The Department agrees with those respondents who expressed a concern about excessive overhead costs associated with cost recovery fees. For minor processing and monitoring categories 1 through 4 in the final rule, overhead costs are included in the flat fee rates established for each category. The only determining factor for establishing the appropriate minor fee category will be the estimated number of agency personnel hours needed to process an application or monitor an authorization. For major category 5 and category 6 processing and monitoring cases, the overhead rate will be established using the current nationwide average overhead rate for the Forest Service. For calendar year 2005, this rate is 17.8 percent. It is the goal of the Forest Service to reduce the overhead rate to approximately 10 percent by 2008. The overhead rate and yearly updates to it will be included in the agency's directive system.

Comment. Adoption of cost recovery regulations will not resolve the delays in processing applications or improve Start Printed Page 8896agency performance; the agency must streamline the application process and reduce the amount of environmental documentation required before reaching a decision on whether to approve an application. This was a significant concern for respondents and generated more comments than any other issue. Respondents believed that the application process was too burdensome, particularly the requirements that stem from NEPA, and stated that the agency should not require applicants to fund this burdensome process. Some respondents believed that cost recovery regulations could be used by the Forest Service, special interest groups, or individuals to prevent or dissuade special use permitting activity on NFS lands. Respondents also referred to “scope creep,” a term they used to describe use of processing fees to conduct environmental analysis and documentation beyond that necessary to reach a decision on the application being processed. These respondents urged that the regulations place limits on the scope and cost of environmental studies.

Response. The Department recognizes these respondents' concerns. The Department emphasizes the significance of the amendments made to the special use regulations in November 1998 to 36 CFR part 251, subpart B, and firmly believes that those streamlining regulations should allay most of the respondents' concerns about delays and excessive costs in processing applications. The Department points out that the Government-wide requirements for environmental analysis and documentation for activities that impact Federal lands are well established and must be strictly observed. The agency has implemented those requirements through procedures issued in its directive system. The agency acknowledges that its NEPA procedures regarding special use application processing may not provide sufficient flexibility to expedite processing and prevent excessive analysis. Therefore, the agency revised its environmental analysis requirements by adding two new categorical exclusion categories for certain special use authorization actions to its environmental policy and procedure handbook (FSH 1909.15 ) on July 6, 2004 (69 FR 40591). This revision streamlines NEPA compliance in the special use application process within the context of statutory and regulatory requirements. Further, the final cost recovery regulations include guidance at 36 CFR 251.58(c) on processing requirements. Additional direction in the agency's directive system, employee training during implementation of the final rule, and internal agency oversight will specifically focus on this concern to ensure consistency in assessing a processing fee that is based only on costs necessary for processing an application.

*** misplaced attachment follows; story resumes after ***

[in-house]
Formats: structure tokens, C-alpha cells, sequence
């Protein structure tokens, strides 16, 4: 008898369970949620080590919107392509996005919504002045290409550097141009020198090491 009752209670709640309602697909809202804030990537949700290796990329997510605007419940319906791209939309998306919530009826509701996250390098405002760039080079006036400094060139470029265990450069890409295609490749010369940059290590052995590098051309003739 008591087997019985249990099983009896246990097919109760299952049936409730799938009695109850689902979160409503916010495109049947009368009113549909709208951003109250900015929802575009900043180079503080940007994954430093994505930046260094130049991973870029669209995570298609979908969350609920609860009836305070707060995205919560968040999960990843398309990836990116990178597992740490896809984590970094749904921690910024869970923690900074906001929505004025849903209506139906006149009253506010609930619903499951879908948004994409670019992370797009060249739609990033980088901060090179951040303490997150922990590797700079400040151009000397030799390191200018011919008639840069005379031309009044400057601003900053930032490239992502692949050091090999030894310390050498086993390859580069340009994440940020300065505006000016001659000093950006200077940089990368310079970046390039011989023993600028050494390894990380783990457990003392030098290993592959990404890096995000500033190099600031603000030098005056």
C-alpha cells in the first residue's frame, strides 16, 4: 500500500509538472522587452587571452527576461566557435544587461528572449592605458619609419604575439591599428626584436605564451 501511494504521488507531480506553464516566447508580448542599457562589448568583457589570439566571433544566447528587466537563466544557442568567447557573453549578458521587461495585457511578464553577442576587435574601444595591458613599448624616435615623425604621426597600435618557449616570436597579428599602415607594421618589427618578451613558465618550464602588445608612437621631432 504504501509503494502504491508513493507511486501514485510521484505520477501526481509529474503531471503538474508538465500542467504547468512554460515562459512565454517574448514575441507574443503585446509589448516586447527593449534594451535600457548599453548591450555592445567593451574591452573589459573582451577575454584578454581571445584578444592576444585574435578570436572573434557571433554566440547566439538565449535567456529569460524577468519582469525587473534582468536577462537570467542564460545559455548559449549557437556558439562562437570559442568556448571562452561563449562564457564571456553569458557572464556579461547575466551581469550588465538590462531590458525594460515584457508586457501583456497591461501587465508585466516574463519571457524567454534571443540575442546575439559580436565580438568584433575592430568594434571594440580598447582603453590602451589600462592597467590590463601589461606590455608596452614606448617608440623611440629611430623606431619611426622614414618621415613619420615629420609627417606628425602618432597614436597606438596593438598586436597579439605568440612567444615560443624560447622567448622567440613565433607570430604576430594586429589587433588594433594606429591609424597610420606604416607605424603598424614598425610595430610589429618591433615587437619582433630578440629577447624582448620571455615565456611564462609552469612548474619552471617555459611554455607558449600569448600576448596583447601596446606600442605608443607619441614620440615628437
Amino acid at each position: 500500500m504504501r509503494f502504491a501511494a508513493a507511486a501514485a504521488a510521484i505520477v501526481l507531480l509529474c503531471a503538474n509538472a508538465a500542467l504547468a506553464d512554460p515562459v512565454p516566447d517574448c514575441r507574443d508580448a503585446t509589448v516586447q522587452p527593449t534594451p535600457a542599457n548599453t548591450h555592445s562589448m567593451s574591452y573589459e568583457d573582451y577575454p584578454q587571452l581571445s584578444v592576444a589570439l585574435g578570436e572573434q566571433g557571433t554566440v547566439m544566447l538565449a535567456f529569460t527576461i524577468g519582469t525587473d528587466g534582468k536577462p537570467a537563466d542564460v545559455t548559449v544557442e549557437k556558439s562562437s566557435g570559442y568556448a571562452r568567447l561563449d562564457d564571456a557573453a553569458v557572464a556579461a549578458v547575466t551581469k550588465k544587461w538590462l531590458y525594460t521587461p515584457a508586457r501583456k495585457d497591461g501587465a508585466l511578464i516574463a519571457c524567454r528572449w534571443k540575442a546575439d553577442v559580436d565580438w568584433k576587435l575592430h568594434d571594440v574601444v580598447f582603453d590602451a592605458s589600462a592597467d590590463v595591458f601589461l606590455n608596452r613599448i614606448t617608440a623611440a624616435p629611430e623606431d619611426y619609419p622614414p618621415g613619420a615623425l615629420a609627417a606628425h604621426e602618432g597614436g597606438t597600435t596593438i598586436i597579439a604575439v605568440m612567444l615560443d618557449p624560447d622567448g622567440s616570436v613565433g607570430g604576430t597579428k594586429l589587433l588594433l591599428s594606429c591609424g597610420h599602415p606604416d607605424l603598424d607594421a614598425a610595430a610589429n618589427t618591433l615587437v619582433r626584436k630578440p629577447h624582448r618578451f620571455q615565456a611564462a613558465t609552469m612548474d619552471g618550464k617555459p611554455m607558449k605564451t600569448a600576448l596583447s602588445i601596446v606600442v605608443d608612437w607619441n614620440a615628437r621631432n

Comment. Adoption of the cost recovery regulations would violate other Federal laws and would conflict with the Forest Service's own regulations at 36 CFR 251.54(g)(2). Respondents stated that the agency lacks the authority to promulgate cost recovery regulations and in so doing would violate one or more Federal laws. For example, a national trade association stated that the agency violated the Administrative Procedure Act (APA) in not giving notice that it would consider public comments submitted in response to BLM's proposed amendments to its cost recovery regulations.